Apple challenges court order to hack into iPhone without help from colleagues

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SAN FRANCISCO — Although many leading tech companies have long voiced concerns over assisting in government surveillance, Apple — for now — is facing the latest battle alone.

Facebook, Microsoft, Twitter and Yahoo have been conspicuously silent after a U.S. magistrate ordered Apple to produce software that would help investigators hack into an iPhone used by one of the San Bernardino mass shooters.

Instead, a few trade groups that count those companies as members issued brief statements of concern about efforts to weaken encryption; two of the groups didn't even mention Apple or its specific arguments. And while Google CEO Sundar Pichai warned that that "Forcing companies to enable hacking could compromise users' privacy," and that the case "could be a troubling precedent," his responses came as a series of short tweets.

It was Apple CEO Tim Cook who posted a 1,117-word open letter on how the request might have implications "far beyond the legal case at hand."

Could set precedent

The government isn't asking Apple to help break the iPhone's encryption directly, but by disabling other security measures that prevent attempts to guess the phone's passcode. Cook argues that once such a tool is available, "the technique could be used over and over again, on any number of devices" — even as law enforcement insists that safeguards could be employed to limit its use to that particular phone.

Apple has until next Tuesday to challenge the order, setting the stage for a legal clash that experts say could change the relationship between tech companies and government authorities in the U.S. and around the world.

For months, Cook has engaged in a sharp, public debate with government officials over his company's decision to shield the data of iPhone users with strong encryption — essentially locking up people's photos, text messages and other data so securely that even Apple can't get at it. Law-enforcement officials from FBI Director James Comey on down have complained that terrorists and criminals may use that encryption as a shield.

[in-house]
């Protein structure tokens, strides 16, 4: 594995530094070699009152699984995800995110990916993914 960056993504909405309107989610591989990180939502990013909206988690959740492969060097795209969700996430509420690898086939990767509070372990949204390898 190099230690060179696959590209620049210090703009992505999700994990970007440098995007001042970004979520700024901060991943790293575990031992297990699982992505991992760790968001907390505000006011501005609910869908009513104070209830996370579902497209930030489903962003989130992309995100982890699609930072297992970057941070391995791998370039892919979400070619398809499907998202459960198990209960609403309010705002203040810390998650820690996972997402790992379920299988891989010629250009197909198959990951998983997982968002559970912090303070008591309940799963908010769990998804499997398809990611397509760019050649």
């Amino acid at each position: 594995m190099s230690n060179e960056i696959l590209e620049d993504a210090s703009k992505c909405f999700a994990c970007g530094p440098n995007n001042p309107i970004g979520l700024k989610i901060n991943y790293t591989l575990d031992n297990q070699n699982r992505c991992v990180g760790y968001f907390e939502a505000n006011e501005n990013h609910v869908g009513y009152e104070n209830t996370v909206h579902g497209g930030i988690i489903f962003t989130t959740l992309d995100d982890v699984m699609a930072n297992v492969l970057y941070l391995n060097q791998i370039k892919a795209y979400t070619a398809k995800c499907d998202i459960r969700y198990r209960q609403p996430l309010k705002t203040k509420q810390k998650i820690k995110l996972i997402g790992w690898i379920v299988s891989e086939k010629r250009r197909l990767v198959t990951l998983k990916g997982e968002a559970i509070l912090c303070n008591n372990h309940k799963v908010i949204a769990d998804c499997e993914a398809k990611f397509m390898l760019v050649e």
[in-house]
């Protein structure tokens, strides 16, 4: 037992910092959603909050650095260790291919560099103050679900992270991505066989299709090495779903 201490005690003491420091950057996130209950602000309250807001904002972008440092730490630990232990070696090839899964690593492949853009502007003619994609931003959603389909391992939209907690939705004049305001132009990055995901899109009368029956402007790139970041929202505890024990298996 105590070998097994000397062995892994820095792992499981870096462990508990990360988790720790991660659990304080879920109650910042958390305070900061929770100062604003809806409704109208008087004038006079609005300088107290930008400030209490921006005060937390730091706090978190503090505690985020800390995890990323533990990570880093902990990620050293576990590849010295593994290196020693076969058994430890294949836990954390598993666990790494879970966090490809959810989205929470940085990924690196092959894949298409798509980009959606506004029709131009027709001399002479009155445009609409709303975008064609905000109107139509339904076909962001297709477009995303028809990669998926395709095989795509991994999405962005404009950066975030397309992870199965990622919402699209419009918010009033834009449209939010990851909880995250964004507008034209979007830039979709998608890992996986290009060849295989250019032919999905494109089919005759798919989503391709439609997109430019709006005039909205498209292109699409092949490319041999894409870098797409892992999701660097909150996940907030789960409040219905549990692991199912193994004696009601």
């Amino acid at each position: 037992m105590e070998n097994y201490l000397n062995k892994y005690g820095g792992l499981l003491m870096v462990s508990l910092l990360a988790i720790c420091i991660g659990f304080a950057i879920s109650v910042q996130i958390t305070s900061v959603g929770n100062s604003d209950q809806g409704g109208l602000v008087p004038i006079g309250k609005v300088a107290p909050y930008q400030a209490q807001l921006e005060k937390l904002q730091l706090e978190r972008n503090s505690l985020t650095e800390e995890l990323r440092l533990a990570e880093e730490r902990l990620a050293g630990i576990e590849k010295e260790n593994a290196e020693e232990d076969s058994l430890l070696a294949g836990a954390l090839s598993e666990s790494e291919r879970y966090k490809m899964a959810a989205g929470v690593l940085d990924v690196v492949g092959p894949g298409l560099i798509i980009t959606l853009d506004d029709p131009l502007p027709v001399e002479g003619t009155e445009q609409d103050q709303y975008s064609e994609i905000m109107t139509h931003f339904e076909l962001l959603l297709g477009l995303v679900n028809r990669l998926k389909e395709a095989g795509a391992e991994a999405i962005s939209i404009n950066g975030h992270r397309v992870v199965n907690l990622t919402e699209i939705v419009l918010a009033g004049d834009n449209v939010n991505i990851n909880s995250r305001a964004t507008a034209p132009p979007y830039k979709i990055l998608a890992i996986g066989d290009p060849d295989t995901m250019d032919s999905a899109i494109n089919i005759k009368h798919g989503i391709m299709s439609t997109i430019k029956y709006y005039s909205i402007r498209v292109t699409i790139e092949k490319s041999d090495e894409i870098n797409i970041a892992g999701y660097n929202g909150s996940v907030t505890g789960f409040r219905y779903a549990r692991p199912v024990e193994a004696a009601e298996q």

"This is really a deep question about the power of government to redesign products that we use," said Ryan Calo, a University of Washington law professor who studies data security and privacy issues.

While other tech companies have spoken against broad government surveillance in the past, the Obama administration has recently sought to enlist the tech industry's help in fighting terrorism. Several companies have recently heeded the administration's request for voluntary efforts aimed at countering terrorist postings on social media.

Civil liberties groups warned the fallout from the San Bernardino dispute could extend beyond Apple.

"This is asking a company to build a digital defect, a design flaw, into their products," said Nuala O'Connor of the Center for Democracy and Technology.


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